Google’s Murderous Product Launch Philosophy
In my first "real" programming job I worked at a large healthcare company in Pittsburgh called UPMC.
At the time, Google was making a push into the healthcare market with a product called (what else) Google Health.
And the team I worked on was tasked with building an app to help patients get their UPMC records into Google Health.
I was pretty skeptical of the whole thing—seemed like one of those quagmire ideas that would bog the whole team down for months, sucking our productivity and accomplishing nothing in the end.
Sure enough, 3 months into the project, Google announced it was killing the Google Health initiative.
Google is famous for slaughtering nascent products like this...
Shifting resources from products that are struggling to those that are already successful.
The term they use frequently is:
"More wood behind fewer arrows."
That's a useful concept to keep in mind for your marketing as well.
Reader Rich runs TalesOfMurder.com, and he's facing the "too many arrows" quandary:
I publish murder mystery fiction (short stories, novellas and novels) and put out 3-5 new stories a month (or more) from my publishing house.
My biggest question revolves around launching single books and running individual ads or general marketing (whatever method) when I do this several times a month with new titles ... and not muddy my market/audience with ads.
The truth of the matter here is, you can't "launch" that many products every month—
At least not without a huge team and a massive, highly segmented audience.
Here's how I might tackle this problem:
Starting out, I'd launch 5-10 different books to my audience over the span of a few months.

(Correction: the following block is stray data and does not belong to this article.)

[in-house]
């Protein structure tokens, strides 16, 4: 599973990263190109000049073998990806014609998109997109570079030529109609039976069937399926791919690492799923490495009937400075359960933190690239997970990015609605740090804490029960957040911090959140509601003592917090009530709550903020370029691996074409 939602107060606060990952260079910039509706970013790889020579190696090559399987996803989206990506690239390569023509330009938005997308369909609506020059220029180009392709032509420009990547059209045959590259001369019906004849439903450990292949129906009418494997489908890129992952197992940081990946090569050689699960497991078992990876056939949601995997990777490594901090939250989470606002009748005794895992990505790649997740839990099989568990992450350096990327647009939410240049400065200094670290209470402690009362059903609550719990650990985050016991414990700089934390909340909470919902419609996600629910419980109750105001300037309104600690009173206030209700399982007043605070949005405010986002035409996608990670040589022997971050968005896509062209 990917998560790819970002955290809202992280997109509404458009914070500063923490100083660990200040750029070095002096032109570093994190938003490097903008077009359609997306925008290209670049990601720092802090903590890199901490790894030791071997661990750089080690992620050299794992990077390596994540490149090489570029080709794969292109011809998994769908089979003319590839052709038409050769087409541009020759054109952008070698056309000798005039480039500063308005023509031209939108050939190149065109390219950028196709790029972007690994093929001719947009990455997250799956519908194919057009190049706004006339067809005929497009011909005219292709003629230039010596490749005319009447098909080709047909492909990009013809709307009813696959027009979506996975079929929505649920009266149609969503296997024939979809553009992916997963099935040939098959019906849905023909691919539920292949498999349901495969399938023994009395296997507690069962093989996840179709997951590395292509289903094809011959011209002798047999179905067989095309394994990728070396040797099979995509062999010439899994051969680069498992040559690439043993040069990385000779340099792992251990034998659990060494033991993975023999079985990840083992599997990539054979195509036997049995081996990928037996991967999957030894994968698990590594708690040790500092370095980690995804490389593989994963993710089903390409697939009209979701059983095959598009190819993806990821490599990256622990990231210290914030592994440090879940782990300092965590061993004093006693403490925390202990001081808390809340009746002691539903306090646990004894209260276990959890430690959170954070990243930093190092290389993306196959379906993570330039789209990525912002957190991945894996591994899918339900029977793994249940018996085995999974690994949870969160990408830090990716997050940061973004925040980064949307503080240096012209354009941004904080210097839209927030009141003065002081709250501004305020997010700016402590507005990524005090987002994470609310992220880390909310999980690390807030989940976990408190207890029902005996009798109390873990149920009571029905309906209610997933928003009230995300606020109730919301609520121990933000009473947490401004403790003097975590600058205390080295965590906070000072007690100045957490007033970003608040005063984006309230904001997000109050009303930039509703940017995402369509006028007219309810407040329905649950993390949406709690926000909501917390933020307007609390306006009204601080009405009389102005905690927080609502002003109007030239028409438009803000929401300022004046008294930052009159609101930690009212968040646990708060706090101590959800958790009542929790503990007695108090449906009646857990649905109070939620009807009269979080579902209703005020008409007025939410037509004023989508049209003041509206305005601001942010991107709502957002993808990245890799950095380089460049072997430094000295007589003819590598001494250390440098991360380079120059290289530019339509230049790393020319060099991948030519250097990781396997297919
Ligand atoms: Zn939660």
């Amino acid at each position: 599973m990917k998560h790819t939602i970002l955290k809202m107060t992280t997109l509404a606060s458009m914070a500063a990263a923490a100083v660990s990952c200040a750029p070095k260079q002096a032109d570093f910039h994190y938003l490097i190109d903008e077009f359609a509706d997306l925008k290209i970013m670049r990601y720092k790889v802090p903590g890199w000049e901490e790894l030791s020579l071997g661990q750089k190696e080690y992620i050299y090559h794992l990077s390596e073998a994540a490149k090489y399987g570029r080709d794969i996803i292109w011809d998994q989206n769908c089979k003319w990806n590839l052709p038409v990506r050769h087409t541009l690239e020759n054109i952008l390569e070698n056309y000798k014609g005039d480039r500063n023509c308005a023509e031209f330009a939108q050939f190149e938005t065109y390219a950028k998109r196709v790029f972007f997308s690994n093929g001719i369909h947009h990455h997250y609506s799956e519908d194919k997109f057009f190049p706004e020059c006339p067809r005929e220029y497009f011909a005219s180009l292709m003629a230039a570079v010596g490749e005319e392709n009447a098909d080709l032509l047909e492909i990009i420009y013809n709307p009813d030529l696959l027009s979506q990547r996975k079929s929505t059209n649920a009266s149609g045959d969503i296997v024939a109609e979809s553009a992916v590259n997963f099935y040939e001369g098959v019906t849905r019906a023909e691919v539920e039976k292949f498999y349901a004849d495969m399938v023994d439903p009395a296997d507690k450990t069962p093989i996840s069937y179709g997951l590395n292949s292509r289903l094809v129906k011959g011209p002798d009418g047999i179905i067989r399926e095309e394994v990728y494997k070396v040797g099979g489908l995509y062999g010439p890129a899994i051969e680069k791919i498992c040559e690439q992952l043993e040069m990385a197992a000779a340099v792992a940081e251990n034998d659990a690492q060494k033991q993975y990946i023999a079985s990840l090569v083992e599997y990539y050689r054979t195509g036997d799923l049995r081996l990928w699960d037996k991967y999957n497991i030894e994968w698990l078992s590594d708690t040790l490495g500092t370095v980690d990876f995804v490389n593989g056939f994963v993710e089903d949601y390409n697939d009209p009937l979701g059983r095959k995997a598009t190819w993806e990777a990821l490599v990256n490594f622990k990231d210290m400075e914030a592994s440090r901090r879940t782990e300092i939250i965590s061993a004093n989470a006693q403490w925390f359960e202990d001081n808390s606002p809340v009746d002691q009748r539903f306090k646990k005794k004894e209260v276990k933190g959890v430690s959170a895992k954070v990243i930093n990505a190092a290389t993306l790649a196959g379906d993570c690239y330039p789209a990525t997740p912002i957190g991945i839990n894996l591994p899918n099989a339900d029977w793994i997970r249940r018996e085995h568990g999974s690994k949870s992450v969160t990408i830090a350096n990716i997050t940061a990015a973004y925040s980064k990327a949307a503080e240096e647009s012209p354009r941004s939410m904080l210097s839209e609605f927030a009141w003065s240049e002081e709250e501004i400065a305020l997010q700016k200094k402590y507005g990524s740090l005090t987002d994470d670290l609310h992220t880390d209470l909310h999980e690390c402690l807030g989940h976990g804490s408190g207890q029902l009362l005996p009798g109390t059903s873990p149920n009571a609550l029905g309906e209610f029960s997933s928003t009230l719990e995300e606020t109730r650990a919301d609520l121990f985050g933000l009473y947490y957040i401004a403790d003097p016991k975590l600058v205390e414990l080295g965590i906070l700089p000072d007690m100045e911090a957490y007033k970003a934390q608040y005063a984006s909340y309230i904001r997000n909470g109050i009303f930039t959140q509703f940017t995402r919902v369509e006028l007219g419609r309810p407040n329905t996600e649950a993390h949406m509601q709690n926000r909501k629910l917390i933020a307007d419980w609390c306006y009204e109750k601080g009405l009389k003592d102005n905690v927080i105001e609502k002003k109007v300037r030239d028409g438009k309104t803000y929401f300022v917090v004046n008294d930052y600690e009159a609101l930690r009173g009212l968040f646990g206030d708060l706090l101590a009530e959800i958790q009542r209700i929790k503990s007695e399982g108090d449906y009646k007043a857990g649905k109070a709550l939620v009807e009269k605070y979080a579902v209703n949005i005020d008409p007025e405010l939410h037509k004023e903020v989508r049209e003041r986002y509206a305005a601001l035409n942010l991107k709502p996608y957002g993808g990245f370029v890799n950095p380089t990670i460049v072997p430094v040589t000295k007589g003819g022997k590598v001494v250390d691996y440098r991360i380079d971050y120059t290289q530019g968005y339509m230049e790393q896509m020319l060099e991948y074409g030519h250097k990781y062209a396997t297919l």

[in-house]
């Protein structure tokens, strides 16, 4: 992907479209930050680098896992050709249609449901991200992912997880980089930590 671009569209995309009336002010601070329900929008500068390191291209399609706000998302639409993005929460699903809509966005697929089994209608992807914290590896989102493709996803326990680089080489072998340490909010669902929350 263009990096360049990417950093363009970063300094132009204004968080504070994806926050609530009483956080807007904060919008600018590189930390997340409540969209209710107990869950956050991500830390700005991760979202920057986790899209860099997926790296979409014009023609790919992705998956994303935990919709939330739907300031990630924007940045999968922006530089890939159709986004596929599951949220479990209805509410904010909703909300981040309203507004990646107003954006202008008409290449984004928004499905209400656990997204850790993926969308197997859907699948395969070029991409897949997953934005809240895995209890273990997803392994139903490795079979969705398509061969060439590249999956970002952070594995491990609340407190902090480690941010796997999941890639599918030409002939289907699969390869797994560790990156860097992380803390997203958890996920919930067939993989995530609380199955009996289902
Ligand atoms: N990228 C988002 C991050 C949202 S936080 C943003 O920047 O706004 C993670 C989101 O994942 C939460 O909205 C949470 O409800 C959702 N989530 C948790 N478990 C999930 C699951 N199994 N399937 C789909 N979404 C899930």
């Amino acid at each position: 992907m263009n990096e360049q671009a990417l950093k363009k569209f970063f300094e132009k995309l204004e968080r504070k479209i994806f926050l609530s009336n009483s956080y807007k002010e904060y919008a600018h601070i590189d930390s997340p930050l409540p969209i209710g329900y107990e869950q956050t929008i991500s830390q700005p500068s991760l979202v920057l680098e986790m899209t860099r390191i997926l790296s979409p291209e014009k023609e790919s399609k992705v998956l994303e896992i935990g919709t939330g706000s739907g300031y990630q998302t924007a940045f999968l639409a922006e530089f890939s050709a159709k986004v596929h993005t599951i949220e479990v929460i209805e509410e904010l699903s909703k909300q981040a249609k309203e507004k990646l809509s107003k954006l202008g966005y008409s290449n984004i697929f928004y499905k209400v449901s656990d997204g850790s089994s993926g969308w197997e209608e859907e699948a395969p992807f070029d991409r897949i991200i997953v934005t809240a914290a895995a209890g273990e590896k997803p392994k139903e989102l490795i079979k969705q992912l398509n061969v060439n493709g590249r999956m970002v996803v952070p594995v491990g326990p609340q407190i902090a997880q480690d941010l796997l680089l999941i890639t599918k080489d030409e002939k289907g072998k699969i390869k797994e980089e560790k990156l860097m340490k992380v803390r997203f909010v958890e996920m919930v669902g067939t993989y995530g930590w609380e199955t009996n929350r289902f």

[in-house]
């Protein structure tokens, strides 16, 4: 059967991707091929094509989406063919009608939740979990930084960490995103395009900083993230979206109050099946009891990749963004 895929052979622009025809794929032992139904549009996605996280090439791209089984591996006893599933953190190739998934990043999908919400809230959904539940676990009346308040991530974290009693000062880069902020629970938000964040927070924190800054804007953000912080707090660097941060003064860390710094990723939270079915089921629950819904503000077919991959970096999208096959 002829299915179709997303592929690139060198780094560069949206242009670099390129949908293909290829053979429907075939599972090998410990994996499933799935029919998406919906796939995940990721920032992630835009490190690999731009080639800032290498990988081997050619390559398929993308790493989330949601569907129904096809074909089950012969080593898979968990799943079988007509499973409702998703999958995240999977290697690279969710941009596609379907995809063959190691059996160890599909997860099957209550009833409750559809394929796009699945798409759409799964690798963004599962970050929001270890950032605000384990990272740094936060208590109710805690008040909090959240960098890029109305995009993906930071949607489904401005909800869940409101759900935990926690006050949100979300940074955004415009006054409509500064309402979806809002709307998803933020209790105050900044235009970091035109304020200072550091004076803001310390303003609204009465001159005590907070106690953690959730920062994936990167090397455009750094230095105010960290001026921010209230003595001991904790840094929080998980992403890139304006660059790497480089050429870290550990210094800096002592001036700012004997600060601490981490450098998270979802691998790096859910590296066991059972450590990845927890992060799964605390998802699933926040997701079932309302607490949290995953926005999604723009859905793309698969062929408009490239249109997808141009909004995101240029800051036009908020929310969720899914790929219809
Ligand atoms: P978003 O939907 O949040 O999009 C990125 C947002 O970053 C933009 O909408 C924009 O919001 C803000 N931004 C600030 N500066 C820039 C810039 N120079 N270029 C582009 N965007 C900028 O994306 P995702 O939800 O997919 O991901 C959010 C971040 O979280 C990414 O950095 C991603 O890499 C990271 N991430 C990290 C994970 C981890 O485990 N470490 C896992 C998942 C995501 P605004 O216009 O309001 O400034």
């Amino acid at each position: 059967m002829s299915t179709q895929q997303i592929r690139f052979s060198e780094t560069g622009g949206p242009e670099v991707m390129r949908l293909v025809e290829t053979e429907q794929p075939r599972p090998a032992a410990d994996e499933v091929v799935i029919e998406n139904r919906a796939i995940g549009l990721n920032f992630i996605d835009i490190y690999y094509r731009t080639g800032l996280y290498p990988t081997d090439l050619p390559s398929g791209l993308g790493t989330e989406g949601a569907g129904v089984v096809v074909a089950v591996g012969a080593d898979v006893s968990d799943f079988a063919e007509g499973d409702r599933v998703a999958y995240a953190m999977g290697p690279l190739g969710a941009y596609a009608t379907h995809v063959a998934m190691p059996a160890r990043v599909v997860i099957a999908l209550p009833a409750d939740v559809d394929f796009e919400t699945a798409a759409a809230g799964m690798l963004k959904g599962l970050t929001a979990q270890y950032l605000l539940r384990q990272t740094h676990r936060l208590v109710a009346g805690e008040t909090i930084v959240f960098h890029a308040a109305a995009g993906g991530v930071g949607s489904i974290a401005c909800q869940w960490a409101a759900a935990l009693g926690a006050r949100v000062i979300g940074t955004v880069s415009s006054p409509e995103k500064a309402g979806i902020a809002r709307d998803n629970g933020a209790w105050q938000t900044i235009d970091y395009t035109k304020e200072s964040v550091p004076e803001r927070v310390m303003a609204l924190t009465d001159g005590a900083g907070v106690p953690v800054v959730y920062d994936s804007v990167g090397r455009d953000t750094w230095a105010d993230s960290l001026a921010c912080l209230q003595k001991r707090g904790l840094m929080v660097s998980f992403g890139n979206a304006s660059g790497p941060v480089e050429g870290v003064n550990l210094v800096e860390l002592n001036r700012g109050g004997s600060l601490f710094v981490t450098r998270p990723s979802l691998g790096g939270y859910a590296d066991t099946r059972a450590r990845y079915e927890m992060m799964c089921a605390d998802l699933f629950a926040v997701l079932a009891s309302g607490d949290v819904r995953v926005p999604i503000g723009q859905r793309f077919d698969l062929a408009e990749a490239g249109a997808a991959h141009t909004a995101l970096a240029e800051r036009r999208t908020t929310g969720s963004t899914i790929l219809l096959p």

Of those, 1 or 2 will likely stand out as "fan favorites."
Then I'd put all my marketing muscle and hustle behind those 1-2 winners.
Get 'em on every publishing platform out there—Amazon, iBooks, Nook, Audible.
Plaster them all over my website and social media accounts.
Promote them to new subscribers on my email list.
Give away copies to book review sites.
Prod readers to leave reviews.
Test and tweak the landing page, product description, and promotional offers.
The idea here is to turn your most attractive offer into a strong "front end" to help you snag as many new customers as possible from your marketing efforts.
Because you'll get a lot more mileage out of ONE book that forms a solid "anchor" for your entire collection of stories...
Then you will from publishing 50 different books that no one notices.
Beyond that, it's OK to continue publishing more stories every month.
Put them up on your site for people to browse and buy.
But I'd look to be VERY selective in what you devote time and effort to actually "launching."
Cherry pick the best of the best and market the heck out of those.
Throw everything you have behind the winners, and let the rest come along for the ride.